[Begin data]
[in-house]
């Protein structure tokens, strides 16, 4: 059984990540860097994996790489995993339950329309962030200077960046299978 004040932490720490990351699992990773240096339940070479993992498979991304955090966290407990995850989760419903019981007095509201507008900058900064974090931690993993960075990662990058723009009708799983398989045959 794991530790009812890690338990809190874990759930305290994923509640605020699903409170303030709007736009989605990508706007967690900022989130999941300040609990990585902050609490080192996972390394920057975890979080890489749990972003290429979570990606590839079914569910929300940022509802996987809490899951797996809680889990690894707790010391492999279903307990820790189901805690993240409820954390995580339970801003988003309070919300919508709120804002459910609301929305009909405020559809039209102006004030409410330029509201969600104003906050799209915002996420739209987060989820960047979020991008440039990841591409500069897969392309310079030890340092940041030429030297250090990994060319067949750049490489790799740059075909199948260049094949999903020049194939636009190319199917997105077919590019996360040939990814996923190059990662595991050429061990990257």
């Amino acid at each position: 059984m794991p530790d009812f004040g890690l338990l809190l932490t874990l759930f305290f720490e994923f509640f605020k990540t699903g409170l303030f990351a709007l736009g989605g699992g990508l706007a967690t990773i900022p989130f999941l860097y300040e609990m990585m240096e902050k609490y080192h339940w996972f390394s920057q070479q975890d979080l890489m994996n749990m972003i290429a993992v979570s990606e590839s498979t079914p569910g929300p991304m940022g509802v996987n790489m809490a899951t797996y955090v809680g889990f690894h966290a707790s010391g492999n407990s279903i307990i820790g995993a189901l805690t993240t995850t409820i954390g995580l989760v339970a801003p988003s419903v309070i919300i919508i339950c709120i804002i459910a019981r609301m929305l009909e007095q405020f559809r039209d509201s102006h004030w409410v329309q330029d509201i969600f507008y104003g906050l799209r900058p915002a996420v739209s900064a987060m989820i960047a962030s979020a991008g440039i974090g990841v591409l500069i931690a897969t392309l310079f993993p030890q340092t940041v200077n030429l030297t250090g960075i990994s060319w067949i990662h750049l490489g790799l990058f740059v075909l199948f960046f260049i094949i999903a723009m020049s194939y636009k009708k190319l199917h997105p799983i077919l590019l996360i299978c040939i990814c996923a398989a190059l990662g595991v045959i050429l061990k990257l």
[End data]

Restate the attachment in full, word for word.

[in-house]
């Protein structure tokens, strides 16, 4: 059984990540860097994996790489995993339950329309962030200077960046299978 004040932490720490990351699992990773240096339940070479993992498979991304955090966290407990995850989760419903019981007095509201507008900058900064974090931690993993960075990662990058723009009708799983398989045959 794991530790009812890690338990809190874990759930305290994923509640605020699903409170303030709007736009989605990508706007967690900022989130999941300040609990990585902050609490080192996972390394920057975890979080890489749990972003290429979570990606590839079914569910929300940022509802996987809490899951797996809680889990690894707790010391492999279903307990820790189901805690993240409820954390995580339970801003988003309070919300919508709120804002459910609301929305009909405020559809039209102006004030409410330029509201969600104003906050799209915002996420739209987060989820960047979020991008440039990841591409500069897969392309310079030890340092940041030429030297250090990994060319067949750049490489790799740059075909199948260049094949999903020049194939636009190319199917997105077919590019996360040939990814996923190059990662595991050429061990990257």
């Amino acid at each position: 059984m794991p530790d009812f004040g890690l338990l809190l932490t874990l759930f305290f720490e994923f509640f605020k990540t699903g409170l303030f990351a709007l736009g989605g699992g990508l706007a967690t990773i900022p989130f999941l860097y300040e609990m990585m240096e902050k609490y080192h339940w996972f390394s920057q070479q975890d979080l890489m994996n749990m972003i290429a993992v979570s990606e590839s498979t079914p569910g929300p991304m940022g509802v996987n790489m809490a899951t797996y955090v809680g889990f690894h966290a707790s010391g492999n407990s279903i307990i820790g995993a189901l805690t993240t995850t409820i954390g995580l989760v339970a801003p988003s419903v309070i919300i919508i339950c709120i804002i459910a019981r609301m929305l009909e007095q405020f559809r039209d509201s102006h004030w409410v329309q330029d509201i969600f507008y104003g906050l799209r900058p915002a996420v739209s900064a987060m989820i960047a962030s979020a991008g440039i974090g990841v591409l500069i931690a897969t392309l310079f993993p030890q340092t940041v200077n030429l030297t250090g960075i990994s060319w067949i990662h750049l490489g790799l990058f740059v075909l199948f960046f260049i094949i999903a723009m020049s194939y636009k009708k190319l199917h997105p799983i077919l590019l996360i299978c040939i990814c996923a398989a190059l990662g595991v045959i050429l061990k990257l």